“I know how Irish crime writers can get Irish people to buy books. Just start an Irish crime writers calendar. Proceeds will go to charity. The more you show the more the calendars you will sell. The picture taken for each month would have copies of the respective author’s books covering – shall we say – strategic spots. Now, you would have to convince the female contingent to get on board, but a man with your charm should not have a problem. Obviously, you, Declan [Hughes], John [Connolly] and Brian [McGilloway] would have to be buried in months no one cares about. But Arlene Hunt and Alex Barclay – Christmas and Summer – there you go.”
  So there you have it: a sexy Irish crime writers calendar. Personally, I think you’d be quicker trying to sell sexy Irish crime writer colanders, but that’s just me. Any takers?

Wednesday, November 25, 2009

The Gospel According To Genre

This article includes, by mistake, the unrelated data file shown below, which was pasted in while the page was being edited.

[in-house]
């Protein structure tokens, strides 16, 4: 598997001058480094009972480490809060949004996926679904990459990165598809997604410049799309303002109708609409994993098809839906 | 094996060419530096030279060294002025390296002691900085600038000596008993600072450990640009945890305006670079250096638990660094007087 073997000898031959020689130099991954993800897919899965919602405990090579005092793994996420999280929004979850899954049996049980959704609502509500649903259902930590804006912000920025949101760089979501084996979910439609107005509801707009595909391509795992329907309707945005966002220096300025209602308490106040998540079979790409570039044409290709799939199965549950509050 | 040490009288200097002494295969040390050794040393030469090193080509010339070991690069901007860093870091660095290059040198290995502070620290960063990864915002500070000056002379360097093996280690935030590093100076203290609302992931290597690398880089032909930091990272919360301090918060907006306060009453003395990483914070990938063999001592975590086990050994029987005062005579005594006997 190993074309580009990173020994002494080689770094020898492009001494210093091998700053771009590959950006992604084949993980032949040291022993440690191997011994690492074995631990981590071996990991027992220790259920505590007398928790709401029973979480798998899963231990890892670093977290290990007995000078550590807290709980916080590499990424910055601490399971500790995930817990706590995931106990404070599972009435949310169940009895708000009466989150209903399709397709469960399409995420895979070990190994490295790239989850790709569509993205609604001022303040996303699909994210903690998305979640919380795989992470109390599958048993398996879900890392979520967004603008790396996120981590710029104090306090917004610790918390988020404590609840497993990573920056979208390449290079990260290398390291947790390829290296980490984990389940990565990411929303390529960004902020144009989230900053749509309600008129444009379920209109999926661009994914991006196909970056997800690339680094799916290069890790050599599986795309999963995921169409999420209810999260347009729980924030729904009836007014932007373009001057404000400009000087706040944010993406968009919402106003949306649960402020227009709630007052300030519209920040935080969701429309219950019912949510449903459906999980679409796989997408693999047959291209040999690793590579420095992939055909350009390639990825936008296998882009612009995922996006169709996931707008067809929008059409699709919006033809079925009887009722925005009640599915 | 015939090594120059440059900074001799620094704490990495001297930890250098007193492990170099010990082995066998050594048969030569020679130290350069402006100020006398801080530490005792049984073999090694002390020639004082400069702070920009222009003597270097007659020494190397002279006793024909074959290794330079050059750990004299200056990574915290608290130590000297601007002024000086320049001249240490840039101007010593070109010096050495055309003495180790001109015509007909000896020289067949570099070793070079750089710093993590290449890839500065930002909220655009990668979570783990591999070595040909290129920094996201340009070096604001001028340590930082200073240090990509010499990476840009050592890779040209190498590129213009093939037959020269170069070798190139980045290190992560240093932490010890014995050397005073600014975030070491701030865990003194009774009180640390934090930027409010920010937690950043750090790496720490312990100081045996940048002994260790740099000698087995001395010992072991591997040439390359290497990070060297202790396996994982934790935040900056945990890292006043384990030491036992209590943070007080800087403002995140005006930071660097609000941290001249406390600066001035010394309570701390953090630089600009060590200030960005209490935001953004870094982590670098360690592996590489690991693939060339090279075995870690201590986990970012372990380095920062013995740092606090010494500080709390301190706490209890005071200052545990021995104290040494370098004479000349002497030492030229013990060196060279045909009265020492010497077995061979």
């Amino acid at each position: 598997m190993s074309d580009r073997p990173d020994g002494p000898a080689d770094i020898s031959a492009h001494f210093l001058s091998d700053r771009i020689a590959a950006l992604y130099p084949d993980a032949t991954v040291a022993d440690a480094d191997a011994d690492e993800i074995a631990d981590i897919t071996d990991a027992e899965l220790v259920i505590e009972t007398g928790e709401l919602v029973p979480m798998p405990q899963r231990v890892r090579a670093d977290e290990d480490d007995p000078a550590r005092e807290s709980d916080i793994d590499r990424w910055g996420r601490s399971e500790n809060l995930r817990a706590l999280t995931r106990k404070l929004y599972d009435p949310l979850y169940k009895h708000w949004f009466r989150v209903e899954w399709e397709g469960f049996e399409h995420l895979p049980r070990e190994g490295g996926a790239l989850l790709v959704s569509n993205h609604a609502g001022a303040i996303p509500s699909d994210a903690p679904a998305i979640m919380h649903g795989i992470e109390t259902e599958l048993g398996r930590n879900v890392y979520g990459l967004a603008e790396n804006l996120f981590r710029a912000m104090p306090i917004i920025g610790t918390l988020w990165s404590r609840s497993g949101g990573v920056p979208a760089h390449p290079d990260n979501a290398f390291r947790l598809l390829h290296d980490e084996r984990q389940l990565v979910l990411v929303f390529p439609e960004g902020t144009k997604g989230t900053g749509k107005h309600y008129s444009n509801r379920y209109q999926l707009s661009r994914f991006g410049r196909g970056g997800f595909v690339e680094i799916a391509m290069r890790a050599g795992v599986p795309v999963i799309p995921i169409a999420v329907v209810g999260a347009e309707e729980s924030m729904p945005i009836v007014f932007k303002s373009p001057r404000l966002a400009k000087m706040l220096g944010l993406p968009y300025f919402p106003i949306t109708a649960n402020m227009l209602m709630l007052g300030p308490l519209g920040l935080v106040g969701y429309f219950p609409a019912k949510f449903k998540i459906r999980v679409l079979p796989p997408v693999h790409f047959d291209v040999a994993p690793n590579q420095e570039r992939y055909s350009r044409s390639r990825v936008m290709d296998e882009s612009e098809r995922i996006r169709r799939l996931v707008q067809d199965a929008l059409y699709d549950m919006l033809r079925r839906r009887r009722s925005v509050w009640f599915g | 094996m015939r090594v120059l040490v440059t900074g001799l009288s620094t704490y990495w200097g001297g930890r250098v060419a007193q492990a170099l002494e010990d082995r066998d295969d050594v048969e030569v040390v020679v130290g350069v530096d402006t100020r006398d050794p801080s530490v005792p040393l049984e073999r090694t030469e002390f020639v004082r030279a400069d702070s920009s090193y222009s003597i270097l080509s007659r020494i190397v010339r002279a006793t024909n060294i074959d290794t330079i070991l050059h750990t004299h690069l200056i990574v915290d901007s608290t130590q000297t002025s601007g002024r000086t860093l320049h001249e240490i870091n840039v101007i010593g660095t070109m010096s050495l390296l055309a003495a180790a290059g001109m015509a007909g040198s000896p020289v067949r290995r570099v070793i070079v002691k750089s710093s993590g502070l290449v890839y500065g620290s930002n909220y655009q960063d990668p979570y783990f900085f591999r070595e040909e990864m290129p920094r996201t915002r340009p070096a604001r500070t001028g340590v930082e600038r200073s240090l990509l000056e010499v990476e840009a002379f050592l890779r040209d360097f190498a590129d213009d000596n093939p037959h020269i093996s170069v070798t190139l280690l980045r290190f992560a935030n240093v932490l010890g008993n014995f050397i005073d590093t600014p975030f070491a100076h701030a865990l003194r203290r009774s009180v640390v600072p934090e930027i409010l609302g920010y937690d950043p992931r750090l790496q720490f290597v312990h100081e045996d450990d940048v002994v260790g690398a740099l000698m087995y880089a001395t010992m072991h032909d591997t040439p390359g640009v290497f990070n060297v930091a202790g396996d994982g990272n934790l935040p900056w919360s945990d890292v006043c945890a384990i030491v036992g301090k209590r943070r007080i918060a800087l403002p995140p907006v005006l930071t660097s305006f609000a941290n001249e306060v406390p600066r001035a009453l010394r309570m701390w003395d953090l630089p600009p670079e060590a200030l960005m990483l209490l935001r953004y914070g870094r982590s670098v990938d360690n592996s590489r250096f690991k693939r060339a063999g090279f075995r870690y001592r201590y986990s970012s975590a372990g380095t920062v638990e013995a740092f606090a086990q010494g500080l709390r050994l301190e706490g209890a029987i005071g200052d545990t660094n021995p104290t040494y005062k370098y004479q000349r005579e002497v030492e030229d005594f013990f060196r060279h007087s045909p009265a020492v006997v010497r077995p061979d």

There was a good piece in Publishers Weekly titled ‘Breaking the Wall’, in which a variety of crime writers discuss what Michael Connelly describes as the ‘membrane’ (as opposed to ‘wall’) between genre and literary fiction. For my money, Tana French (right) nails it to the wall:
“When you’re working to make a sentence as perfect as it can be,” says French, “or to make a character real and vivid and three-dimensional, how and whether you do that isn’t dependent on where the book will be shelved.”
  Well said, that woman. Mind you, Tana is one of those writers for whom style appears to be every bit as important as plot or character. Could it be a coincidence that IN THE WOODS and THE LIKENESS are award-winning best-sellers? Erm, probably not …
  It’s also true that Ireland has its fair share of ‘literary crime fiction’: John Banville’s THE BOOK OF EVIDENCE and THE UNTOUCHABLE, Flann O’Brien’s THE THIRD POLICEMAN, Pat McCabe’s THE BUTCHER BOY, Eoin McNamee’s RESURRECTION MAN (and others), Brian Moore’s THE COLOUR OF BLOOD (and others), Liam O’Flaherty’s THE INFORMER and THE ASSASSIN, David Park’s THE TRUTH COMMISSIONER, Kevin Power’s BAD DAY IN BLACKROCK, Gerard Donovan’s JULIUS WINSOME, Edna O’Brien’s IN THE FOREST (and others) … It’s a long and noble tradition.